The Foundation, a third-party collective at Ohio State, says it has raised more than $500,000 for Stroud, running back TreVeyon Henderson, wide receiver Jaxon Smith-Njigba and cornerback Denzel Burke. Texas Tech boosters have formed the collective The Matador Club, which says it is signing all 85 scholarship players and 20 walk-ins to $25,000 contracts this season in exchange for appearing at club events and doing a certain amount of service. community.
“I think we’re well into the seven figures with all of our collectives,” said Morgan Frazier, a former gymnast in Florida and now general counsel for Student Athlete NIL, which operates collectives at Penn State and several other schools.
When asked where most of the money goes, he replied: “Overall, definitely football.”
It’s nearly impossible to determine how much players with NIL deals make, in part because reporting rules differ from state to state. The vast majority are relatively modest, perhaps $50 for a tweet or $100 for a fan sign on platforms like Cameo, vidsig, and Engage. Rarely do bids exceed $1,000.
But for top-performing players on featured shows, with NFL potential and huge social media followings, the money on the table can be life-changing. Twelve college players have a valuation of at least $1 million entering this season, according to On3, a platform that uses an algorithm to take things like social media reach into account to project a NIL value.
More than 50 players have a valuation of at least $500,000, most of whom play in the SEC and Big Ten.
“Having the opportunity to change other people’s lives, that’s what’s great about NIL,” said Penn State quarterback Sean Clifford, who founded Limitless NIL, believed to be the first athlete-created agency to help other athletes. His clients include Nittany Lions wide receiver Ji’Ayir Brown.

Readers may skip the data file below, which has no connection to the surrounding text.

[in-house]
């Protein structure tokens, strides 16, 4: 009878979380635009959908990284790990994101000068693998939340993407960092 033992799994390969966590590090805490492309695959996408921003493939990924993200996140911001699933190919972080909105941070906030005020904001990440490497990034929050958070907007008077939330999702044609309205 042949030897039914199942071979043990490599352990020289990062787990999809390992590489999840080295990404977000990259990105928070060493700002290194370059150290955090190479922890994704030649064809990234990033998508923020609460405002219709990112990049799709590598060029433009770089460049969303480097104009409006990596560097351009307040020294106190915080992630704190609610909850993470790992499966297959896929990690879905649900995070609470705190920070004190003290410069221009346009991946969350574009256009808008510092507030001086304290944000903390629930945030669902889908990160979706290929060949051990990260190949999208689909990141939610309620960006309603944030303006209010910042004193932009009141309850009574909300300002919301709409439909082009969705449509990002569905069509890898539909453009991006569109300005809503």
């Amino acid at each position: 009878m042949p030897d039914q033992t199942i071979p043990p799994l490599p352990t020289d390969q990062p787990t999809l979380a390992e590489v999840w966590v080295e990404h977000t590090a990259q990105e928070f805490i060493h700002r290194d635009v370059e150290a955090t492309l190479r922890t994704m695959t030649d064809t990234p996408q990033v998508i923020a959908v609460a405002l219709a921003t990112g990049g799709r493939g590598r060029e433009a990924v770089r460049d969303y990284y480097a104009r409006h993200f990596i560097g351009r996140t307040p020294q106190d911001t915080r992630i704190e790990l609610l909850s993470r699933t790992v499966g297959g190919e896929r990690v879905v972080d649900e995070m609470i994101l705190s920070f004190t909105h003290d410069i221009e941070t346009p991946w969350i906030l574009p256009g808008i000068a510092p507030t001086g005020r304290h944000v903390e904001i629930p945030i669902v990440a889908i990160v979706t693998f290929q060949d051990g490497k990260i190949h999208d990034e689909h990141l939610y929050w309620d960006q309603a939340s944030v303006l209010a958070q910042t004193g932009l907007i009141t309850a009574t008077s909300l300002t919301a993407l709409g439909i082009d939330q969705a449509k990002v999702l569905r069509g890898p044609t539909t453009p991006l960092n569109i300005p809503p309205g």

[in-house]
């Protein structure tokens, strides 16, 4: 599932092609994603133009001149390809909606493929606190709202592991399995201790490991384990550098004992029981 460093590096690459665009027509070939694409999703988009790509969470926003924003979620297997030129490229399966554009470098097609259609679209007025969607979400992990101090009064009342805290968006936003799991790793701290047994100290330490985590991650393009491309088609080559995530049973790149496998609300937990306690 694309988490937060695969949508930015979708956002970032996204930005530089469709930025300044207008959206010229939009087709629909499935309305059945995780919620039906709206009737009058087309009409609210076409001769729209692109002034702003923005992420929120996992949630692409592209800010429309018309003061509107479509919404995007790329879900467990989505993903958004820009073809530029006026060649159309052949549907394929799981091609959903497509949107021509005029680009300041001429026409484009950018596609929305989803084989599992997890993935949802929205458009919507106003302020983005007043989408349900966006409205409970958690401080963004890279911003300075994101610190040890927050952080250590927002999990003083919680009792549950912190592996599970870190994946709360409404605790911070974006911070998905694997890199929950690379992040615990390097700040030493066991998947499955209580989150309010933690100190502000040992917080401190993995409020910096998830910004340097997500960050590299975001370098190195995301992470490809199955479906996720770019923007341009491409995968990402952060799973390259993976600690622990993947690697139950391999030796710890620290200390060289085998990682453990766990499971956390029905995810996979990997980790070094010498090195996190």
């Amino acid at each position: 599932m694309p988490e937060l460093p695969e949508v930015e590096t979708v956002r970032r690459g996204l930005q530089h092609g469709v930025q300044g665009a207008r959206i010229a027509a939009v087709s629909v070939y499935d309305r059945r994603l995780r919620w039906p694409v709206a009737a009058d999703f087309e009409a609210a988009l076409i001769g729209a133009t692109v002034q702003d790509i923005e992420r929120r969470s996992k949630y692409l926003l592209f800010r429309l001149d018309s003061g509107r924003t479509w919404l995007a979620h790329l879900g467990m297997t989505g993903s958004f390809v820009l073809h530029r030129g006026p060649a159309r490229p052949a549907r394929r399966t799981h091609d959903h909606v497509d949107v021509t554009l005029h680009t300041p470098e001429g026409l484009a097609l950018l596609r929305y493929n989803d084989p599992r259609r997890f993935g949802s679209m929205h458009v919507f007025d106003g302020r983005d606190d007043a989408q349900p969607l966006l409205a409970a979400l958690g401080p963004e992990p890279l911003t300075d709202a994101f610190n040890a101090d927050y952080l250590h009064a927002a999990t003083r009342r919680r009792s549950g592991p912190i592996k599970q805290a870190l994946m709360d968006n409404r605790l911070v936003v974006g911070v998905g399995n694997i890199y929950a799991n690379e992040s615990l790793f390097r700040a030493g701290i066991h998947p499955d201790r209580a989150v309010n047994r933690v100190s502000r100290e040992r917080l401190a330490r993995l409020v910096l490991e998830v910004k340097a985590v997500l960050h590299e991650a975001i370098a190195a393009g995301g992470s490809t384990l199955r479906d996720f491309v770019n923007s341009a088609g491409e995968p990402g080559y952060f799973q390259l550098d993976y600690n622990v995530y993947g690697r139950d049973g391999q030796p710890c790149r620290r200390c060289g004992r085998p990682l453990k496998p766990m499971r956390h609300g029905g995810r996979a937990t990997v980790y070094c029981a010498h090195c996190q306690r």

“It’s not about what we’re doing or what I’m doing,” Clifford said, “it’s about what Ji’Ayir came to where he is now, to be able to impact a guy like that. And I’m proud to be able to say that he was our first guy to come on board.”
Loot can come at a price. For one thing, players who have already had trouble juggling classes and study halls with practice and movie sessions must now balance meet and greets, autograph sessions, and other work.
“If you want to monetize or be compensated for all the hard work (and) sacrifice that you’re putting in, this is part of it,” said Kansas State’s Deuce Vaughn, a preseason All-American. “I have learned to read a contract. I have a marketing agent. I learned how to talk to companies, participate in conference calls and things like that.”
Vaughn also acknowledged the added pressure to perform: “With that money comes expectation.”
Then there’s the often combustible locker room atmosphere, where lines have always existed between the haves and have-nots. In the past, those might have been between support players and interns. Now, they could be between players driving exotic cars or wearing expensive jewelry and those trying to scrape together rent.
“I know it could be a distraction,” Robinson said, when asked what it’s like driving his Lamborghini to practice. “If a teammate brought it up, he’d just joke around and say, ‘Oh man, but it’s not like what you’re getting right now.’ Just to not make it about you, because it’s not about you.
“If you’re not winning,” Robinson said, “none of us can get these NIL deals.”
AP sportswriters Schuyler Dixon, Stephen Hawkins, Erica Hunzinger and Michael Marot contributed to this report.